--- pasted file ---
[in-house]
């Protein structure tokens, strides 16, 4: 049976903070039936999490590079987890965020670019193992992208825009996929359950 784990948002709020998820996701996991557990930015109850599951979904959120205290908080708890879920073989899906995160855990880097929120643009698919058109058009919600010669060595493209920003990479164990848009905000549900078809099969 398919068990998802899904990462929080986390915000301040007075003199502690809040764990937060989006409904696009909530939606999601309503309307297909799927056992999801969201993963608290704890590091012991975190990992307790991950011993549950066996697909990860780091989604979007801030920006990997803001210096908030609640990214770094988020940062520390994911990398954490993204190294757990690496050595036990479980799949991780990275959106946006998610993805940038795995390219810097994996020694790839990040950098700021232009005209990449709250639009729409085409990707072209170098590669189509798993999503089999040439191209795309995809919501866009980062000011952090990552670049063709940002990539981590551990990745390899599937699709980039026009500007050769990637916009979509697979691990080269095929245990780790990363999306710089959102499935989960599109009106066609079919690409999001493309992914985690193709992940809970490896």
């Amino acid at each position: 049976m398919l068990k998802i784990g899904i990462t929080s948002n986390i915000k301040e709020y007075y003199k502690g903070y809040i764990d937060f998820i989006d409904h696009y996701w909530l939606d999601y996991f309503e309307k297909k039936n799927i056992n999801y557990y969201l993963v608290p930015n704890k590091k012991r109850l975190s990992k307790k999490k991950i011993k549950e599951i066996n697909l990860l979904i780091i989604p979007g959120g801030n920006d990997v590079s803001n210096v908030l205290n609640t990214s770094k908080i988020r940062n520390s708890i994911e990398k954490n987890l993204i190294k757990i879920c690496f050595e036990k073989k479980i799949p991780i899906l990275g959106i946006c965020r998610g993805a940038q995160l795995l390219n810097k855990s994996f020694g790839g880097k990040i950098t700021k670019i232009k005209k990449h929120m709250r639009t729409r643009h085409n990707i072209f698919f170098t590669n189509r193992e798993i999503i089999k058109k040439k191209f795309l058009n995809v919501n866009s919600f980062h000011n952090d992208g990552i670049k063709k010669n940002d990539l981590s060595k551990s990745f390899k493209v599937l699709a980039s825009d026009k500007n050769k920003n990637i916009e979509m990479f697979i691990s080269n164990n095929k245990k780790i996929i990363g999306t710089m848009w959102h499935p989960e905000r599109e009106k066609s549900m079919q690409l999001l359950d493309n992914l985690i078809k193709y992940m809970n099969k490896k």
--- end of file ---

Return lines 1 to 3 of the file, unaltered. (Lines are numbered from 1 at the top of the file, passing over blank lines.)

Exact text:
[in-house]
């Protein structure tokens, strides 16, 4: 049976903070039936999490590079987890965020670019193992992208825009996929359950 784990948002709020998820996701996991557990930015109850599951979904959120205290908080708890879920073989899906995160855990880097929120643009698919058109058009919600010669060595493209920003990479164990848009905000549900078809099969 398919068990998802899904990462929080986390915000301040007075003199502690809040764990937060989006409904696009909530939606999601309503309307297909799927056992999801969201993963608290704890590091012991975190990992307790991950011993549950066996697909990860780091989604979007801030920006990997803001210096908030609640990214770094988020940062520390994911990398954490993204190294757990690496050595036990479980799949991780990275959106946006998610993805940038795995390219810097994996020694790839990040950098700021232009005209990449709250639009729409085409990707072209170098590669189509798993999503089999040439191209795309995809919501866009980062000011952090990552670049063709940002990539981590551990990745390899599937699709980039026009500007050769990637916009979509697979691990080269095929245990780790990363999306710089959102499935989960599109009106066609079919690409999001493309992914985690193709992940809970490896």
């Amino acid at each position: 049976m398919l068990k998802i784990g899904i990462t929080s948002n986390i915000k301040e709020y007075y003199k502690g903070y809040i764990d937060f998820i989006d409904h696009y996701w909530l939606d999601y996991f309503e309307k297909k039936n799927i056992n999801y557990y969201l993963v608290p930015n704890k590091k012991r109850l975190s990992k307790k999490k991950i011993k549950e599951i066996n697909l990860l979904i780091i989604p979007g959120g801030n920006d990997v590079s803001n210096v908030l205290n609640t990214s770094k908080i988020r940062n520390s708890i994911e990398k954490n987890l993204i190294k757990i879920c690496f050595e036990k073989k479980i799949p991780i899906l990275g959106i946006c965020r998610g993805a940038q995160l795995l390219n810097k855990s994996f020694g790839g880097k990040i950098t700021k670019i232009k005209k990449h929120m709250r639009t729409r643009h085409n990707i072209f698919f170098t590669n189509r193992e798993i999503i089999k058109k040439k191209f795309l058009n995809v919501n866009s919600f980062h000011n952090d992208g990552i670049k063709k010669n940002d990539l981590s060595k551990s990745f390899k493209v599937l699709a980039s825009d026009k500007n050769k920003n990637i916009e979509m990479f697979i691990s080269n164990n095929k245990k780790i996929i990363g999306t710089m848009w959102h499935p989960e905000r599109e009106k066609s549900m079919q690409l999001l359950d493309n992914l985690i078809k193709y992940m809970n099969k490896k």